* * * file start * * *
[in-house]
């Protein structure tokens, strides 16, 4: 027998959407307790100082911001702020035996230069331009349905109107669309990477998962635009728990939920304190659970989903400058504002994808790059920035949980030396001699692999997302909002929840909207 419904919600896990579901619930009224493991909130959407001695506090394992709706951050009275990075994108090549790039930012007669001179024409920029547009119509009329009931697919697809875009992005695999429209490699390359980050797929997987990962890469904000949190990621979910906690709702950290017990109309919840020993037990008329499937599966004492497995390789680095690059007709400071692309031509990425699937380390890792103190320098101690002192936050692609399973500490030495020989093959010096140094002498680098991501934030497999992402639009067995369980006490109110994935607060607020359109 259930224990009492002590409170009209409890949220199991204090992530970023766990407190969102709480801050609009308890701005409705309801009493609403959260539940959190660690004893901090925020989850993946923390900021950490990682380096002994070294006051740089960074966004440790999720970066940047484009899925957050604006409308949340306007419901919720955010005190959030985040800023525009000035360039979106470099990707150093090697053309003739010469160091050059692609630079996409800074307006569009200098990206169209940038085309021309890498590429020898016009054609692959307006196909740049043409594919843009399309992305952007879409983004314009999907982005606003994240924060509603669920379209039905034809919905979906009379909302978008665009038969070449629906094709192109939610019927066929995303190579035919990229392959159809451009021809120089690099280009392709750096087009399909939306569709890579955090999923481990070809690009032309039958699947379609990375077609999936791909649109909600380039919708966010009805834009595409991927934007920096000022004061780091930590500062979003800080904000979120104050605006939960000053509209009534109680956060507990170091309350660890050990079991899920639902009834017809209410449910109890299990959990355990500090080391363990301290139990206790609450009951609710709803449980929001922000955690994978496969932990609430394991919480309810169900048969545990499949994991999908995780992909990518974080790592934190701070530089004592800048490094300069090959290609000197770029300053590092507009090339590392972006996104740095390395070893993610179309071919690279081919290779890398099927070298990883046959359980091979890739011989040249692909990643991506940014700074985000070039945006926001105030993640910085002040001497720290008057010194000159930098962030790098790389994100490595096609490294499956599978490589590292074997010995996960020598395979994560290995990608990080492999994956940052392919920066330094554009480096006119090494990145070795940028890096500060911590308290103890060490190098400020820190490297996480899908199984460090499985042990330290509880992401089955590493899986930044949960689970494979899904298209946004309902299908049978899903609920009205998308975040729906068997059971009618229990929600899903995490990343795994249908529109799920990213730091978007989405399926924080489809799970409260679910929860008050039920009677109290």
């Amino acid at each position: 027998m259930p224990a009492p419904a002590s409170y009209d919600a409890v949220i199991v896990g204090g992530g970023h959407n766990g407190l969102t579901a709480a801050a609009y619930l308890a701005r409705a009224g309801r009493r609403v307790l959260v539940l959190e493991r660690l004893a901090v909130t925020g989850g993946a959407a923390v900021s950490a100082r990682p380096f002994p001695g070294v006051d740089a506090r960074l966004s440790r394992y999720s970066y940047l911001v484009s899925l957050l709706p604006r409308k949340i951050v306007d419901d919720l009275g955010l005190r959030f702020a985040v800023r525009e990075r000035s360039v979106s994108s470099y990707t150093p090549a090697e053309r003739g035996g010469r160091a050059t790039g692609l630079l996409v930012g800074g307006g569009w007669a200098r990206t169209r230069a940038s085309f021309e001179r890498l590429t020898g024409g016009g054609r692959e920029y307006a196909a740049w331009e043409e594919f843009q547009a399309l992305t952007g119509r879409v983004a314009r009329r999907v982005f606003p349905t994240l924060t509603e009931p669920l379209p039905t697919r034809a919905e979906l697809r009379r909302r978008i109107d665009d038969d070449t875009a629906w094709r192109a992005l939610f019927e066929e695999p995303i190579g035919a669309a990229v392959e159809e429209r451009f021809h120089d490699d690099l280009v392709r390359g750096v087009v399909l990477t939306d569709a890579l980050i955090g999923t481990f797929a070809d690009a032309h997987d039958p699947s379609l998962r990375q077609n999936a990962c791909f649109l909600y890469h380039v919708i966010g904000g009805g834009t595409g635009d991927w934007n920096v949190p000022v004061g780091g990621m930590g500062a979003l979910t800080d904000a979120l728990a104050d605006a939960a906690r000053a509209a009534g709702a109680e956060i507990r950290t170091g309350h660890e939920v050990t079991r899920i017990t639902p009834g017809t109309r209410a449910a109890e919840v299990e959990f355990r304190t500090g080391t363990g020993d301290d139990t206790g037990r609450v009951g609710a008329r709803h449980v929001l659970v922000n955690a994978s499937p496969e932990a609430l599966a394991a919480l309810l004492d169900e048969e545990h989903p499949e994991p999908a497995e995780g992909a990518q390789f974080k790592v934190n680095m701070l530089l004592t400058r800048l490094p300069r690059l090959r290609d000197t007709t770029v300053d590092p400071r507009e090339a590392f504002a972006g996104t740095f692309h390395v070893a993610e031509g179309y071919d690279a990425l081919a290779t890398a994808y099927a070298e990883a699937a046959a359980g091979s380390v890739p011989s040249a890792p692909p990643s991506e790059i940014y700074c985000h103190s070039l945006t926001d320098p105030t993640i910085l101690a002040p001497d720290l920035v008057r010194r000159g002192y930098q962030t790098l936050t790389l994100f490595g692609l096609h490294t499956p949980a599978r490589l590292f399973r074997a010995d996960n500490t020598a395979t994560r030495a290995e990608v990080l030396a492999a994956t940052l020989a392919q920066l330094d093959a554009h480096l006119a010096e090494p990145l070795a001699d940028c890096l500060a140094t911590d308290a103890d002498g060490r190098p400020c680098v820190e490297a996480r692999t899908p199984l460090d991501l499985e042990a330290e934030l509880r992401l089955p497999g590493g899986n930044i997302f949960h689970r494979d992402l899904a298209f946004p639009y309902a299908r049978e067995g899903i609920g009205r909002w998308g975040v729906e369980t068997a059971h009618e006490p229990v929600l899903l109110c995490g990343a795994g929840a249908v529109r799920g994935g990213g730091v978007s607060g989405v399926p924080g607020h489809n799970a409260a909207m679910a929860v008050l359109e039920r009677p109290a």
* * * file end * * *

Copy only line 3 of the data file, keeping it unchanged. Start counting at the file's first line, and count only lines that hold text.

């Amino acid at each position: 027998m259930p224990a009492p419904a002590s409170y009209d919600a409890v949220i199991v896990g204090g992530g970023h959407n766990g407190l969102t579901a709480a801050a609009y619930l308890a701005r409705a009224g309801r009493r609403v307790l959260v539940l959190e493991r660690l004893a901090v909130t925020g989850g993946a959407a923390v900021s950490a100082r990682p380096f002994p001695g070294v006051d740089a506090r960074l966004s440790r394992y999720s970066y940047l911001v484009s899925l957050l709706p604006r409308k949340i951050v306007d419901d919720l009275g955010l005190r959030f702020a985040v800023r525009e990075r000035s360039v979106s994108s470099y990707t150093p090549a090697e053309r003739g035996g010469r160091a050059t790039g692609l630079l996409v930012g800074g307006g569009w007669a200098r990206t169209r230069a940038s085309f021309e001179r890498l590429t020898g024409g016009g054609r692959e920029y307006a196909a740049w331009e043409e594919f843009q547009a399309l992305t952007g119509r879409v983004a314009r009329r999907v982005f606003p349905t994240l924060t509603e009931p669920l379209p039905t697919r034809a919905e979906l697809r009379r909302r978008i109107d665009d038969d070449t875009a629906w094709r192109a992005l939610f019927e066929e695999p995303i190579g035919a669309a990229v392959e159809e429209r451009f021809h120089d490699d690099l280009v392709r390359g750096v087009v399909l990477t939306d569709a890579l980050i955090g999923t481990f797929a070809d690009a032309h997987d039958p699947s379609l998962r990375q077609n999936a990962c791909f649109l909600y890469h380039v919708i966010g904000g009805g834009t595409g635009d991927w934007n920096v949190p000022v004061g780091g990621m930590g500062a979003l979910t800080d904000a979120l728990a104050d605006a939960a906690r000053a509209a009534g709702a109680e956060i507990r950290t170091g309350h660890e939920v050990t079991r899920i017990t639902p009834g017809t109309r209410a449910a109890e919840v299990e959990f355990r304190t500090g080391t363990g020993d301290d139990t206790g037990r609450v009951g609710a008329r709803h449980v929001l659970v922000n955690a994978s499937p496969e932990a609430l599966a394991a919480l309810l004492d169900e048969e545990h989903p499949e994991p999908a497995e995780g992909a990518q390789f974080k790592v934190n680095m701070l530089l004592t400058r800048l490094p300069r690059l090959r290609d000197t007709t770029v300053d590092p400071r507009e090339a590392f504002a972006g996104t740095f692309h390395v070893a993610e031509g179309y071919d690279a990425l081919a290779t890398a994808y099927a070298e990883a699937a046959a359980g091979s380390v890739p011989s040249a890792p692909p990643s991506e790059i940014y700074c985000h103190s070039l945006t926001d320098p105030t993640i910085l101690a002040p001497d720290l920035v008057r010194r000159g002192y930098q962030t790098l936050t790389l994100f490595g692609l096609h490294t499956p949980a599978r490589l590292f399973r074997a010995d996960n500490t020598a395979t994560r030495a290995e990608v990080l030396a492999a994956t940052l020989a392919q920066l330094d093959a554009h480096l006119a010096e090494p990145l070795a001699d940028c890096l500060a140094t911590d308290a103890d002498g060490r190098p400020c680098v820190e490297a996480r692999t899908p199984l460090d991501l499985e042990a330290e934030l509880r992401l089955p497999g590493g899986n930044i997302f949960h689970r494979d992402l899904a298209f946004p639009y309902a299908r049978e067995g899903i609920g009205r909002w998308g975040v729906e369980t068997a059971h009618e006490p229990v929600l899903l109110c995490g990343a795994g929840a249908v529109r799920g994935g990213g730091v978007s607060g989405v399926p924080g607020h489809n799970a409260a909207m679910a929860v008050l359109e039920r009677p109290a």